(CNN) -- The Italian and French governments were both trying to defuse an escalating diplomatic row Monday after France refused entry to a train carrying North African migrants from Italy.
Italy complained to France on Sunday after authorities blocked a train with Tunisian migrants from the border city of Ventimiglia entering Menton on the Cote d'Azur. The Tunisians had been issued resident permits by Italy, allowing them to travel freely in many European countries.
French Interior Minister Claude Gueant said Monday in Bucharest that France did not want any continuing tensions with Rome regarding the train incident.
Gueant said Rome's decision to give temporary resident permits to more than 25,000 Tunisian migrants arriving in Italy since January had been "heavily contested by many countries in the European Union."
Some 300 French and Italian protestors from a group named "Train for dignity," were also aboard the train in a show of support for the 60 Tunisians who were hoping to enter France.
Gueant said that although France accepted this decision, there were conditions - namely that the migrants had to prove they could support themselves financially.
Since the mass political unrest started in North Africa and other Arab states in January, a large number people have fled Tunisia and Libya to Europe, where governments have been trying to prevent a refugee crisis.
Italy's coast guard said at least 1,623 migrants landed on the island of Lampedusa over a 24-hour period in mid-March alone.
Italy's foreign minister has estimated that as many as 300,000 Libyans could try to leave and could potentially end up in his country.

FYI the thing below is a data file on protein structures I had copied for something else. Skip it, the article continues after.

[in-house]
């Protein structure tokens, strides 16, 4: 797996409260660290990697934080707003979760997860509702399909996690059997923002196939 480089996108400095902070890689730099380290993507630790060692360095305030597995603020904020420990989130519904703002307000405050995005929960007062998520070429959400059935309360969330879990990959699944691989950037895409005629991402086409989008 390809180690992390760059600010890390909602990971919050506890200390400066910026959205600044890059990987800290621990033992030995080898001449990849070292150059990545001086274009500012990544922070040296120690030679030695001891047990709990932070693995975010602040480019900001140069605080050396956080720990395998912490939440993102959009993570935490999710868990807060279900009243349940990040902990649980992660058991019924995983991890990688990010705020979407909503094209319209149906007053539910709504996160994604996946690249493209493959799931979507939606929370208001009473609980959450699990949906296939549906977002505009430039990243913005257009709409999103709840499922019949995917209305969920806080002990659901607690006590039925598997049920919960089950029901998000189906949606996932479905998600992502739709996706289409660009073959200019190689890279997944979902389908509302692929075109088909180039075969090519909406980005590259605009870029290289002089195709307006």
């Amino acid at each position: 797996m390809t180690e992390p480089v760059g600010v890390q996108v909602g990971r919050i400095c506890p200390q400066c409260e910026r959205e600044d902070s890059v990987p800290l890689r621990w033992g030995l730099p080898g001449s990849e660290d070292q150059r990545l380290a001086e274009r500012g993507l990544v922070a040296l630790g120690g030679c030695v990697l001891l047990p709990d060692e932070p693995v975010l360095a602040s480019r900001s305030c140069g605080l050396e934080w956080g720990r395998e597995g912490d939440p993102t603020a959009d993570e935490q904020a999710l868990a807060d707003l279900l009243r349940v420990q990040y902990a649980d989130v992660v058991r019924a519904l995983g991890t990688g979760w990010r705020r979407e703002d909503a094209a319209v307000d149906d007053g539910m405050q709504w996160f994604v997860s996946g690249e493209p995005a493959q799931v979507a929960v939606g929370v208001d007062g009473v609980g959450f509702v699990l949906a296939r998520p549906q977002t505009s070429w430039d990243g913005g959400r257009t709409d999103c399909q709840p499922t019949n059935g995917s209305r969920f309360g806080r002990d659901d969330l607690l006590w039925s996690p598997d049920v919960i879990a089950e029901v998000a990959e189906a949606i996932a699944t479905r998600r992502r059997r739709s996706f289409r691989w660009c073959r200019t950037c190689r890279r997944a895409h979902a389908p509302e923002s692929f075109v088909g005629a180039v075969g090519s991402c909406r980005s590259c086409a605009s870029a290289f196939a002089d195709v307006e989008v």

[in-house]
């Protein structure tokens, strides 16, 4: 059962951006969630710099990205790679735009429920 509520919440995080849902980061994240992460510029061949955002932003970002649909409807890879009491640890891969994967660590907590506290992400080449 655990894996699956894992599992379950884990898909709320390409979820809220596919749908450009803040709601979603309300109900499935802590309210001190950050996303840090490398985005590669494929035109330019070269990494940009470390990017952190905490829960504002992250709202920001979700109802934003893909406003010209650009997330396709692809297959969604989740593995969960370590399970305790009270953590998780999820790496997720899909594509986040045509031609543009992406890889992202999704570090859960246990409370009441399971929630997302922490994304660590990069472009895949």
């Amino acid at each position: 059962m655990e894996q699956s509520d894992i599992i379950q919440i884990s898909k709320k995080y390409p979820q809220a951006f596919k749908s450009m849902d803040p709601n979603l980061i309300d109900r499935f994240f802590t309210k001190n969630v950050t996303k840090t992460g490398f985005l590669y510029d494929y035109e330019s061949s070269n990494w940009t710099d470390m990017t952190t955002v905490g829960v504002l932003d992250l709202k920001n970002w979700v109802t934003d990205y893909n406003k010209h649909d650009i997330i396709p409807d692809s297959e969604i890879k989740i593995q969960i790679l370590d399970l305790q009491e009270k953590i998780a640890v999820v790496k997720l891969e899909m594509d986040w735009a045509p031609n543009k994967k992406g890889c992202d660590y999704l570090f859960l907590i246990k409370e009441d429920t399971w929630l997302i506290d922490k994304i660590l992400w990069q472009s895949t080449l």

Medecins Sans Frontieres said Saturday that it had evacuated nearly 100 people by boat from Misrata in Libya and on Monday the UK Department for International Development (DFID) said that it would help 5,000 migrants trapped by fighting in western Libya.
The DFID said £1.5 million ($2.43 million) would be made available to charter ships to get people out of the rebel-held town of Misrata and transfer them to Benghazi.
Andrew Mitchell, the UK International Development Secretary, said his department would help fund their evacuation in ships chartered by the International Organization for Migration, which says the majority of unauthorized immigrants arriving in Lampedusa are Tunisian.
Italy for its part has issued temporary resident permits to thousands of Tunisian migrants and the country on Sunday said it was angered after trains were stopped at the border for around six hours until traffic resumed later that evening.
However, at a briefing with journalists Monday, a spokesman for the Italian Foreign Minister Maurizio Massari, tried to play down the issue: "The situation was clarified and the incident resolved yesterday (Sunday). On the immigration issue, there is a continuous dialogue taking place between the Interior Ministers of the two countries to deal with the problem. We are working together. There is no tension. We are working together to find steps to take to solve the immigration problem.'
According to a spokesman for the French Interior Ministry the border was never closed but circulation was "temporarily halted in order to avoid any risk of an accident," because of an unauthorized protest in support of the Tunisian migrants.
Claude Gueant insisted that France had respected the Schengen agreements to the letter and a first analysis by the European commission on Monday showed that France's decision to stop the trains was in line with the Schengen rules.
The Schengen agreement allows people to travel between 25 European countries without the need of a passport.
CNN's Saskya Vandoorne, Hada Messia and Thair Shaikh contributed to this report.